Winter Recipe: Spinach Crowns with Sesame Dressing

updated May 2, 2019
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(Image credit: Apartment Therapy)

January is a good time to turn to simple food as we seek balance after December’s excesses. One of my favorite cookbooks to consult right now is Good Food from a Japanese Temple. And one of my favorite recipes from that book is Horenso no Neno Goma-Ae or Spinach Crowns with Sesame Dressing.

(Image credit: Apartment Therapy)

Good Food from a Japanese Temple was written in 1982 by Soei Yoneda, Abbess of the Japanese Zen Sanko-in Temple and is a beautiful source for Japanese vegetarian food arranged according to the seasons. Unfortunately, it is out of print but it can often be found secondhand, in bookstores and online. Be sure to also look for it by its reprint title Zen Vegetarian Cooking.

Spinach crowns (also know as spinach feet!) are the stem clusters at the bottom of the spinach plant. They are often cut off as most recipes call for spinach leaves only, but temple life has strong ethics around avoiding waste, so this recipe was developed. It is considered simple, everyday food and would be eaten as a side dish.

I include this dish as part of light dinner, serving it with steamed white rice and maybe some marinated tofu or a small roasted chicken breast. This is one of those recipes where simple ingredients combine to create a dish whose taste and satisfaction go far beyond it’s basic components. Each of the flavors here — the green, vegetal spinach with the salty soy, zippy vinegar and rich tahini — compliment and enhance each other with out overcrowding the palate. Highly recommended!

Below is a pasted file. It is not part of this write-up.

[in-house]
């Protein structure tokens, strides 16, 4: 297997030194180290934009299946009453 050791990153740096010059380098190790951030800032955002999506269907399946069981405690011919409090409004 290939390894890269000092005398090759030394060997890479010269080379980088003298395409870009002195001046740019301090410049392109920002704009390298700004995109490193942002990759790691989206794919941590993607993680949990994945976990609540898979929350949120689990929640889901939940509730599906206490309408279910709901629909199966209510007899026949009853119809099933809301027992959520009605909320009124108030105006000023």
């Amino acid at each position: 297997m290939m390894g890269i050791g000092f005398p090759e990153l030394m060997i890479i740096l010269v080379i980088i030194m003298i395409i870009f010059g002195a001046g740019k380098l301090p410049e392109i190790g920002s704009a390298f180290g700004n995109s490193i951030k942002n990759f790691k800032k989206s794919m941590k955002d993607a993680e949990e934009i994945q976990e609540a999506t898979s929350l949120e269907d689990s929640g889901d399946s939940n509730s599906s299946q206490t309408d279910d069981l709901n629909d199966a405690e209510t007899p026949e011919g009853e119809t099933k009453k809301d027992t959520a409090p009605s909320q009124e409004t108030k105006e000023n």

Spinach Crowns with Sesame Dressing
Adapted from Good Food from a Japanese Temple
serves two as a side dish

8 large or 16 small spinach crowns from whole, bunched spinach (use leaves for another recipe)
4 tablespoons tahini
2 tablespoons soy sauce
2 tablespoons rice vinegar
2 tablespoons sake (optional)

Be sure to rinse the spinach crowns well, as they tend to harbor gritty sand. Bring a medium-sized pot of salted water to a simmer and add crowns. Have a strainer and a bowl of ice water handy. Blanch the crowns for a minute or two. They should be bright green and cooked, but still crisp. Remove them from the heat, strain, and immediately plunge into the ice water to stop the cooking. Drain very well again.

Combine the tahini, soy sauce, rice vinegar, and optional sake in a small bowl and whisk until smooth. Place spinach crowns in a bowl and drizzle with the sauce (there may be some leftover.) Serve at room temperature.

Related: Five Ways to Eat: Spinach

(Images: Dana Velden)